Expanding access to opportunity so all can thrive.


Ensuring all can live in healthy, connected communities.


Building community power and voice.

Welcome to the Bay Area Equity Atlas, a comprehensive data support system to track the state of equity across the region and inform solutions for inclusive prosperity.

The Latest

For the past five years, the Bay Area Equity Atlas has tracked data on the diversity of local elected officials. Despite some progress, our latest analysis indicates that 25 percent of Bay Area cities still have no people of color on their city councils.

Support for Equity Campaigns

Testifying in support of just cause eviction protections before city council. Talking with your neighbors about the need for transit investment. Building a coalition to address the jobs-housing imbalance in the region. Community leaders from San Jose to Concord are using Bay Area Equity Atlas data to power their campaigns. 

In Their Own Words...

“ “I didn't want to be an elected official, but I was motivated to run for office because I just didn't see anybody in the race who was going to be willing to have values radical enough to do what residents actually needed to be done.””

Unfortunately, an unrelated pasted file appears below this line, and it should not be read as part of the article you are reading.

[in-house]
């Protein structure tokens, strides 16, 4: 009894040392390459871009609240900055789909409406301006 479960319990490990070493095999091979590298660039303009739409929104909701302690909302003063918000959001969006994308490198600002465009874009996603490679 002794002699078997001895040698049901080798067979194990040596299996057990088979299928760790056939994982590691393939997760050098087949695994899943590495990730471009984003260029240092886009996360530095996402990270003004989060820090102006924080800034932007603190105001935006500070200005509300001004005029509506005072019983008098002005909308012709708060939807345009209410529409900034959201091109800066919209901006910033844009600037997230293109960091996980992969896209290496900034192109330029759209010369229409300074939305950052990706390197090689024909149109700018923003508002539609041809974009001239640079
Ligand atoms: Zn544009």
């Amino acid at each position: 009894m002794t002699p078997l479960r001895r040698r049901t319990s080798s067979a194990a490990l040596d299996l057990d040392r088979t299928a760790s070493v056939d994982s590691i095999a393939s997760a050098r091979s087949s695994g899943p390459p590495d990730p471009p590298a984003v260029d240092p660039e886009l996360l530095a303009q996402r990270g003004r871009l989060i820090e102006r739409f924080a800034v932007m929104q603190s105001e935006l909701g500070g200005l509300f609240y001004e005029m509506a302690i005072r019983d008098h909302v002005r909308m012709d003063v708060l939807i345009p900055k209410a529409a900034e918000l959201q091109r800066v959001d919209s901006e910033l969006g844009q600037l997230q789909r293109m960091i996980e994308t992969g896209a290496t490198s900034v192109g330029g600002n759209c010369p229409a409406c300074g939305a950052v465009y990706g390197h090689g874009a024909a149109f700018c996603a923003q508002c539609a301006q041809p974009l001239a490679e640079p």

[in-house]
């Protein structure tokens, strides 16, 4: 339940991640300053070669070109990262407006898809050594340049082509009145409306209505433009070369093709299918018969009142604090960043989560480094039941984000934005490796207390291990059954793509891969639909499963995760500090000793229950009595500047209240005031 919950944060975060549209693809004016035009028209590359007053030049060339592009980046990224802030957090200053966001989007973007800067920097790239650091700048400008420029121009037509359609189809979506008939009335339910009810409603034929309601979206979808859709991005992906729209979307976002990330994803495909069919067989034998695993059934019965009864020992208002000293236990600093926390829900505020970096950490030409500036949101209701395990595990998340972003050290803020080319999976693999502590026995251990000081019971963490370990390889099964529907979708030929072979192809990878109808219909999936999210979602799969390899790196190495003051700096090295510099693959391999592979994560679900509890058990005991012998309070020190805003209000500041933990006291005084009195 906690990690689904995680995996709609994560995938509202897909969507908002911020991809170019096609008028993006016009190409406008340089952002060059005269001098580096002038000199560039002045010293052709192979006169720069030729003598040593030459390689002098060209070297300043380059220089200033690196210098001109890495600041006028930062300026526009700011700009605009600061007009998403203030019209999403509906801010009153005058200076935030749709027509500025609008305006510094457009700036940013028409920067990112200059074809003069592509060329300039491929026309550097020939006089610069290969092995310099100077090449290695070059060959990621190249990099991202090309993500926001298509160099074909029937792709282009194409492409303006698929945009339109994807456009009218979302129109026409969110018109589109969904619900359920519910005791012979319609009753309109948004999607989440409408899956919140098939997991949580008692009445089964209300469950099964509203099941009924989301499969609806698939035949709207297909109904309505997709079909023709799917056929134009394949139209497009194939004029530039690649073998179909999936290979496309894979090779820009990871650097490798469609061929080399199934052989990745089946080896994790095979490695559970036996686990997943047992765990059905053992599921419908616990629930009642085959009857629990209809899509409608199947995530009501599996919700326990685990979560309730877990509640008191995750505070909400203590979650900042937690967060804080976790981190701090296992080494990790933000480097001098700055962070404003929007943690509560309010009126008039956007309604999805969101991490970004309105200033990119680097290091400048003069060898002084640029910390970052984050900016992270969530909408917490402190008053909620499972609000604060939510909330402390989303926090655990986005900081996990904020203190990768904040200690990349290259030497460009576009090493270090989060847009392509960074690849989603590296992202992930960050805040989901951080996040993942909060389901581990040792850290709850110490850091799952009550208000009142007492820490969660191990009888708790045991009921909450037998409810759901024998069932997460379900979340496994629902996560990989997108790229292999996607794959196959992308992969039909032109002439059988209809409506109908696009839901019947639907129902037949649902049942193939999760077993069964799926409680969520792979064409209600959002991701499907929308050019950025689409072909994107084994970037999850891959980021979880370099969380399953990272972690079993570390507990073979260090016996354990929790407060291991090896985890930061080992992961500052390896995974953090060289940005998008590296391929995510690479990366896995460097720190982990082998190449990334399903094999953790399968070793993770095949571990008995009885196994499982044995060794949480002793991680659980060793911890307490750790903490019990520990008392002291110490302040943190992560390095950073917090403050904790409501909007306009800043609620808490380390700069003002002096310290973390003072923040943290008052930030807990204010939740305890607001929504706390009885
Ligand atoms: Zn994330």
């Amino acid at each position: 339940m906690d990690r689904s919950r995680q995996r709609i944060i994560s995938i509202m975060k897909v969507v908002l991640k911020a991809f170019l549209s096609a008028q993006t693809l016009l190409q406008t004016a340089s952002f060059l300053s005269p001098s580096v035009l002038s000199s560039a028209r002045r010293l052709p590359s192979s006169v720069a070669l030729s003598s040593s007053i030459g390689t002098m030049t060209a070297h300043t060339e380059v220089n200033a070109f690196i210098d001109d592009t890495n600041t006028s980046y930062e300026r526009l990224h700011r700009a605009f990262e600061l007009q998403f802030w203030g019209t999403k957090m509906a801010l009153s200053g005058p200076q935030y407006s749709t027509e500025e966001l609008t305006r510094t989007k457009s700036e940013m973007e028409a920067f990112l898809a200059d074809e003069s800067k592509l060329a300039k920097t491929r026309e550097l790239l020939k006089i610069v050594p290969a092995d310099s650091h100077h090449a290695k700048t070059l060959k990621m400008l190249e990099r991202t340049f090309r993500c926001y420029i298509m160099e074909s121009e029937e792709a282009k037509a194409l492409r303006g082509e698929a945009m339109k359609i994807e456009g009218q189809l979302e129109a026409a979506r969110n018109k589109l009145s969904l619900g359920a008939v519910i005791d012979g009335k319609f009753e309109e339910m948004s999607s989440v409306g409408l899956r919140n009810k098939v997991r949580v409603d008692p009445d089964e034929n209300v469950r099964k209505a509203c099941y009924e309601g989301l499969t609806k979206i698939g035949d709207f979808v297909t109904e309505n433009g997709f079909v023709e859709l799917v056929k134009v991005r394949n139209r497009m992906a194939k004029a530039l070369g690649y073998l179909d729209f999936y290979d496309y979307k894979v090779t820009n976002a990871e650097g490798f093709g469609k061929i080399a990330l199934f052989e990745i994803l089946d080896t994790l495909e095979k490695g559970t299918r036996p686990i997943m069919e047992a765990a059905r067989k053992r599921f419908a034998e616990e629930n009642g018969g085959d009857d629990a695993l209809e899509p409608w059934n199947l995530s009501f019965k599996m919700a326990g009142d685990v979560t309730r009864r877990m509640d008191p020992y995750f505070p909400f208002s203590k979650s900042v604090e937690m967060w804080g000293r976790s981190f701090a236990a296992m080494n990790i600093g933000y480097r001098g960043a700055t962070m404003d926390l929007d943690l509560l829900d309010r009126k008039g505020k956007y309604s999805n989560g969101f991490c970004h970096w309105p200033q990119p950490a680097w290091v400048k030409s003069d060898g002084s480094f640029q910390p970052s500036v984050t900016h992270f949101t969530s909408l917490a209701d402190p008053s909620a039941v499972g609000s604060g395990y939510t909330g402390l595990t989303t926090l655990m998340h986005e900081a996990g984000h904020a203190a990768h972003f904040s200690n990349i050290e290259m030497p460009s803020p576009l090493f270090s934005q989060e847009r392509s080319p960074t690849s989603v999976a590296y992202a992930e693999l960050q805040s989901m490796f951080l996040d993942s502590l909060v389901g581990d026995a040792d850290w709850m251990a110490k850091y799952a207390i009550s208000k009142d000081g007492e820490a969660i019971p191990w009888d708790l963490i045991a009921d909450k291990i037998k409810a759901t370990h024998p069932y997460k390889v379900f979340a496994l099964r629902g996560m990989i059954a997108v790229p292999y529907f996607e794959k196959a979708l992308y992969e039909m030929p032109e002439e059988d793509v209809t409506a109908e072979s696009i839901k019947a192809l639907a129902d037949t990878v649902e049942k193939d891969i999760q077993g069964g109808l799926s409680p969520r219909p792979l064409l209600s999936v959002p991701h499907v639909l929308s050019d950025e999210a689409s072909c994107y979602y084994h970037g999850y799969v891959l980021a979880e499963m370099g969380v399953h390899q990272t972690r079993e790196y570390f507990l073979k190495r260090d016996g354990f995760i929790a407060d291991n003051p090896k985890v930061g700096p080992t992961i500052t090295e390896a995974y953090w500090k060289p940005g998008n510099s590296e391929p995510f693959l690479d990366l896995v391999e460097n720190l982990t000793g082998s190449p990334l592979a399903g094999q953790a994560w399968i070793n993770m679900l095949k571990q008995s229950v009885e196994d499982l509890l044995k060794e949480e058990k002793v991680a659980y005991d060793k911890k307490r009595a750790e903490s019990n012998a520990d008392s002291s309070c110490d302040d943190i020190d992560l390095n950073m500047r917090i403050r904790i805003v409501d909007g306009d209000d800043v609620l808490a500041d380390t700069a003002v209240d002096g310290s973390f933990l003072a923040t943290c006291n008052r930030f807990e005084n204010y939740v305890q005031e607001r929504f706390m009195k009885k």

— Councilmember Tamisha Torres-Walker, Antioch

Antioch City Councilmember Tamisha Torres-Walker had no political ambition — an admission of her own. However, she ran for office because she felt that none of the other candidates reflected the values and lived experiences of the city’s communities of color. People of color account for 73 percent of Antioch’s total population, but only 45 percent of elected officials representing the city, which includes Contra Costa County electeds, are people of color.  When Councilmember Torres-Walker won her first term in 2020, she became the first Black Latina to join the five-member city council. She stepped into office clear on her priorities: to uplift and support communities of color. During her tenure, she has helped pass progressive policies like rent stabilization, guided the creation of a mobile mental health crisis team, and secured funding for transitional housing and violence prevention. Learn more.


Photo: Felix Uribe